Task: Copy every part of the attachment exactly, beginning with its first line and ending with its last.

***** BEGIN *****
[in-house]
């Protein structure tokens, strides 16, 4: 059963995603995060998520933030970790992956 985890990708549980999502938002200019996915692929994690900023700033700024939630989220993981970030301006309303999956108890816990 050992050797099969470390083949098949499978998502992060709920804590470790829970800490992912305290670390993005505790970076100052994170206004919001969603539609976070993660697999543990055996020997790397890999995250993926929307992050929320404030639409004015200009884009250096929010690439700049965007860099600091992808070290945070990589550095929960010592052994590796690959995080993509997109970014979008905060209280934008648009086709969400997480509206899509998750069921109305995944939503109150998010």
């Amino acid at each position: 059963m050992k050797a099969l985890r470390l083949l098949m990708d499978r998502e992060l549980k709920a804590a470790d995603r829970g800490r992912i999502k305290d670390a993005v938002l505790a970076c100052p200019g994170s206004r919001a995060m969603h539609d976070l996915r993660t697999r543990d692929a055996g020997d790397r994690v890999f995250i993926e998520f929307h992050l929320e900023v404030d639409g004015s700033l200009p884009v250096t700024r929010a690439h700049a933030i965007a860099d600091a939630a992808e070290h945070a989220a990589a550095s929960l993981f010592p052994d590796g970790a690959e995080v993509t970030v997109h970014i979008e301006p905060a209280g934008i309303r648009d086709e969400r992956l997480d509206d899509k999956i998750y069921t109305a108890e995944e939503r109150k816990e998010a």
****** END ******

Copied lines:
[in-house]
């Protein structure tokens, strides 16, 4: 059963995603995060998520933030970790992956 985890990708549980999502938002200019996915692929994690900023700033700024939630989220993981970030301006309303999956108890816990 050992050797099969470390083949098949499978998502992060709920804590470790829970800490992912305290670390993005505790970076100052994170206004919001969603539609976070993660697999543990055996020997790397890999995250993926929307992050929320404030639409004015200009884009250096929010690439700049965007860099600091992808070290945070990589550095929960010592052994590796690959995080993509997109970014979008905060209280934008648009086709969400997480509206899509998750069921109305995944939503109150998010």
């Amino acid at each position: 059963m050992k050797a099969l985890r470390l083949l098949m990708d499978r998502e992060l549980k709920a804590a470790d995603r829970g800490r992912i999502k305290d670390a993005v938002l505790a970076c100052p200019g994170s206004r919001a995060m969603h539609d976070l996915r993660t697999r543990d692929a055996g020997d790397r994690v890999f995250i993926e998520f929307h992050l929320e900023v404030d639409g004015s700033l200009p884009v250096t700024r929010a690439h700049a933030i965007a860099d600091a939630a992808e070290h945070a989220a990589a550095s929960l993981f010592p052994d590796g970790a690959e995080v993509t970030v997109h970014i979008e301006p905060a209280g934008i309303r648009d086709e969400r992956l997480d509206d899509k999956i998750y069921t109305a108890e995944e939503r109150k816990e998010a």